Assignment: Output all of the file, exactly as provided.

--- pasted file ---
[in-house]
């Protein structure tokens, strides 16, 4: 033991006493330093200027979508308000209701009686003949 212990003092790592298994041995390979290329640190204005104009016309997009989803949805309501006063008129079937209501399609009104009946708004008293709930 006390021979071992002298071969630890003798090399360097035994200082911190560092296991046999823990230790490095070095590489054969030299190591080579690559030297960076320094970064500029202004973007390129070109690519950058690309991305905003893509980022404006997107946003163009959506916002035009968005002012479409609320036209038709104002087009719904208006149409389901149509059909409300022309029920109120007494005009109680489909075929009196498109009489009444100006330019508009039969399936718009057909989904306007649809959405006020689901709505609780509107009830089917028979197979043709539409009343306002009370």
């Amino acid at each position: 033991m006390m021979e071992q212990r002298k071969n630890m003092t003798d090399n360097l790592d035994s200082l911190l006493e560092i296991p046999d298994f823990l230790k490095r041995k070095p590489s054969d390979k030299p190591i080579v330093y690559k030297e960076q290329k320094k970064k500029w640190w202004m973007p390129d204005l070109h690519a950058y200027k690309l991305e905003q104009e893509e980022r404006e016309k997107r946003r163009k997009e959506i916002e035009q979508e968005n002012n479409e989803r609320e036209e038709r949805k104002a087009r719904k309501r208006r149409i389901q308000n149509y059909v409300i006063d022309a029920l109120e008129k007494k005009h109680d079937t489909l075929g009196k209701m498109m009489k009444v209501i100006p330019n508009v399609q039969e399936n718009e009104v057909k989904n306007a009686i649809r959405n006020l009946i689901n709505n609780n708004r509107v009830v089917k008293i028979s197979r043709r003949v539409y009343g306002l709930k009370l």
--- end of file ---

[in-house]
């Protein structure tokens, strides 16, 4: 033991006493330093200027979508308000209701009686003949 212990003092790592298994041995390979290329640190204005104009016309997009989803949805309501006063008129079937209501399609009104009946708004008293709930 006390021979071992002298071969630890003798090399360097035994200082911190560092296991046999823990230790490095070095590489054969030299190591080579690559030297960076320094970064500029202004973007390129070109690519950058690309991305905003893509980022404006997107946003163009959506916002035009968005002012479409609320036209038709104002087009719904208006149409389901149509059909409300022309029920109120007494005009109680489909075929009196498109009489009444100006330019508009039969399936718009057909989904306007649809959405006020689901709505609780509107009830089917028979197979043709539409009343306002009370």
């Amino acid at each position: 033991m006390m021979e071992q212990r002298k071969n630890m003092t003798d090399n360097l790592d035994s200082l911190l006493e560092i296991p046999d298994f823990l230790k490095r041995k070095p590489s054969d390979k030299p190591i080579v330093y690559k030297e960076q290329k320094k970064k500029w640190w202004m973007p390129d204005l070109h690519a950058y200027k690309l991305e905003q104009e893509e980022r404006e016309k997107r946003r163009k997009e959506i916002e035009q979508e968005n002012n479409e989803r609320e036209e038709r949805k104002a087009r719904k309501r208006r149409i389901q308000n149509y059909v409300i006063d022309a029920l109120e008129k007494k005009h109680d079937t489909l075929g009196k209701m498109m009489k009444v209501i100006p330019n508009v399609q039969e399936n718009e009104v057909k989904n306007a009686i649809r959405n006020l009946i689901n709505n609780n708004r509107v009830v089917k008293i028979s197979r043709r003949v539409y009343g306002l709930k009370l």